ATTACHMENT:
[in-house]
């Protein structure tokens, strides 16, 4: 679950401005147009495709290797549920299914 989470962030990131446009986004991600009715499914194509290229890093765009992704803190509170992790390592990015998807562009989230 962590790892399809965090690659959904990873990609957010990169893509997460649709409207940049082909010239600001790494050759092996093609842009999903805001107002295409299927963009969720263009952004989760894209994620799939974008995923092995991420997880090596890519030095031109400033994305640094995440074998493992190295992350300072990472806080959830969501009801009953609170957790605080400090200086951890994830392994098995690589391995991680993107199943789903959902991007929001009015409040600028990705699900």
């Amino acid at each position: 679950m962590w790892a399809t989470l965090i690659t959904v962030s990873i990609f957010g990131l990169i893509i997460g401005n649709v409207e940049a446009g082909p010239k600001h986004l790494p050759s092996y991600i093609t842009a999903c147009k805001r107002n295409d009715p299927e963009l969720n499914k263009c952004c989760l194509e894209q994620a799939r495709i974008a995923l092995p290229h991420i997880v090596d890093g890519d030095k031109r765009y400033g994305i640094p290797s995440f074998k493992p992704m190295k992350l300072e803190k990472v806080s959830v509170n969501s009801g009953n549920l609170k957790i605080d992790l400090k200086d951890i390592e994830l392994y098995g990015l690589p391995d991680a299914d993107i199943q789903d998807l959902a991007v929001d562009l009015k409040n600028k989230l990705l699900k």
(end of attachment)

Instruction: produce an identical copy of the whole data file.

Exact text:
[in-house]
């Protein structure tokens, strides 16, 4: 679950401005147009495709290797549920299914 989470962030990131446009986004991600009715499914194509290229890093765009992704803190509170992790390592990015998807562009989230 962590790892399809965090690659959904990873990609957010990169893509997460649709409207940049082909010239600001790494050759092996093609842009999903805001107002295409299927963009969720263009952004989760894209994620799939974008995923092995991420997880090596890519030095031109400033994305640094995440074998493992190295992350300072990472806080959830969501009801009953609170957790605080400090200086951890994830392994098995690589391995991680993107199943789903959902991007929001009015409040600028990705699900």
């Amino acid at each position: 679950m962590w790892a399809t989470l965090i690659t959904v962030s990873i990609f957010g990131l990169i893509i997460g401005n649709v409207e940049a446009g082909p010239k600001h986004l790494p050759s092996y991600i093609t842009a999903c147009k805001r107002n295409d009715p299927e963009l969720n499914k263009c952004c989760l194509e894209q994620a799939r495709i974008a995923l092995p290229h991420i997880v090596d890093g890519d030095k031109r765009y400033g994305i640094p290797s995440f074998k493992p992704m190295k992350l300072e803190k990472v806080s959830v509170n969501s009801g009953n549920l609170k957790i605080d992790l400090k200086d951890i390592e994830l392994y098995g990015l690589p391995d991680a299914d993107i199943q789903d998807l959902a991007v929001d562009l009015k409040n600028k989230l990705l699900k």